Now that the exultation over President Obama's symbolic gesture in favor of gay marriage has subsided, is it possible to ask exactly what he's done? Politically speaking, I mean. He's a politician, after all, not a moral philosopher.
As I understand it, the president has proposed no legislation nor promised any. Indeed, he's said that the question of whether same gender couples can legally marry is up to the states, in which case nothing's apt to change in the foreseeable future.
It's interesting to speculate if any Southern state would have voted to allow interracial marriages like that of Obama's parents had the Supreme Court not decided the issue in Loving vs. Virginia. Probably not.
So for this Newsweek sanctifies Obama as "America's First Gay President" in a cover portrait with a multi-colored halo? (Never mind that historians suspect that James Buchanan, a lifelong bachelor whose close relationship with an Alabama Senator prompted Andrew Jackson to call him "Aunt Fancy," preceded him by 156 years.) Is the magazine trying to make Obama look like a self-regarding fop?
On MSNBC's "Chris Matthews Show," Andrew Sullivan, the Newsweek article's author, spoke of weeping when he heard Obama say, in effect, "I am his equal." The ubiquitous British-American pundit who has long crusaded for gay rights (and who idolized George W. Bush in his flight suit incarnation) explained that "to hear the president who is in some ways a father figure speak to that — the tears came down like with many in our families."
Up to a point, I can empathize. It's an emotional issue, acceptance. Like Salon's Glenn Greenwald, however, I do find it a bit thick coming from a pundit who had previously written that "the desperate desire among some gays for some kind of affirmation from one man is a little sad." But then Obama's not a father figure to me unless Bush was — or Bill Clinton. Some people's need to make him one strikes me as a little creepy.
So back to the politics of the thing. The president's change of heart, or "evolution," if you prefer, came the day after North Carolina — a state he'd won narrowly in the 2008 election — voted to forbid same sex marriages and even "civil unions" by a thunderous majority. If Obama hopes to carry North Carolina in 2012, he would appear to be going about it in the oddest possible way.
Not to mention Virginia, Ohio, Pennsylvania and several other states Obama needs to be re-elected. Some 31 states have rejected gay marriage at the ballot box, and doubtless more will follow if given the chance. So when 67 percent of voters asked in a recent CBS News/New York Times poll say they think Obama changed his stance "mostly for political reasons," I'm inclined to say "Really? I thought the man could count."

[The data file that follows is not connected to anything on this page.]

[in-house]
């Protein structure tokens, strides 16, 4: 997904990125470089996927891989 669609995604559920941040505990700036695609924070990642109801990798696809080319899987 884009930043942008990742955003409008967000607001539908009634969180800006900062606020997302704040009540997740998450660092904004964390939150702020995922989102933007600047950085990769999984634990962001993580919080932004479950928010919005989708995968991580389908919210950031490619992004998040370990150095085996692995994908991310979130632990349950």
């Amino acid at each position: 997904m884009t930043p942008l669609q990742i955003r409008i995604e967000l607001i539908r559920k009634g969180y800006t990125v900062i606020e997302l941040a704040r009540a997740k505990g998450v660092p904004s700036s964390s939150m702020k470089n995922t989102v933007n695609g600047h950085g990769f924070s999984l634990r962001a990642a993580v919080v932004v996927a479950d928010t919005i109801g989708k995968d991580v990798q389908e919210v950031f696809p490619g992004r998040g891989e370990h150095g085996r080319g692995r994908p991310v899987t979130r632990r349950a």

Of course not everybody's as obsessed with the issue, as, say, Rick Santorum, who has expressed fears that letting Uncle Ted make an honest man of his special friend Arnold would lead to men marrying dogs. It's certainly not necessary to credit the 52 percent of Republicans who say Obama's new position makes them less likely to vote for him. As if.
Nor do I believe that very many African-American voters will support Mitt Romney because of some Bronze Age dictate their preacher drags out of Deuteronomy. So there's no telling how the issue will play come November, although my instinct is to say that for once, former GOP presidential candidate Gary Bauer could be right.
"I think the president this past week took six or seven states he carried in 2008, and put them in play with this one ill-conceived position that he's taken," Bauer said on CNN's "State of the Union."
This makes it all the more puzzling why proponents, emphatically including the White House, have failed to frame gay marriage primarily as an issue of equal justice under law.
Marriage can be two things in our society: a religious ceremony and a legal contract between two people to share their lives. Nobody thinks churches can or should be made to recognize unions contrary to their teachings — although you'd be amazed how many people are confused on this point.
Neither, however, do Catholic churches, for example, get (or seek) to invalidate Jewish weddings on theological grounds. So why should they get to determine how Uncle Ted and Arnold choose to live their lives? How is that their business? Or yours?
"It's time to say what is at stake here," writes Slate's Dahlia Lithwick "true equality, full citizenship for everyone, basic human dignity and, yes, a fundamental right."
Alas, it's characteristic of President Obama to split every difference — expressing high ideals so cautiously as to arouse fierce opposition while leaving his allies holding the bag.
And if it costs him the presidency, then gay rights will go nowhere.
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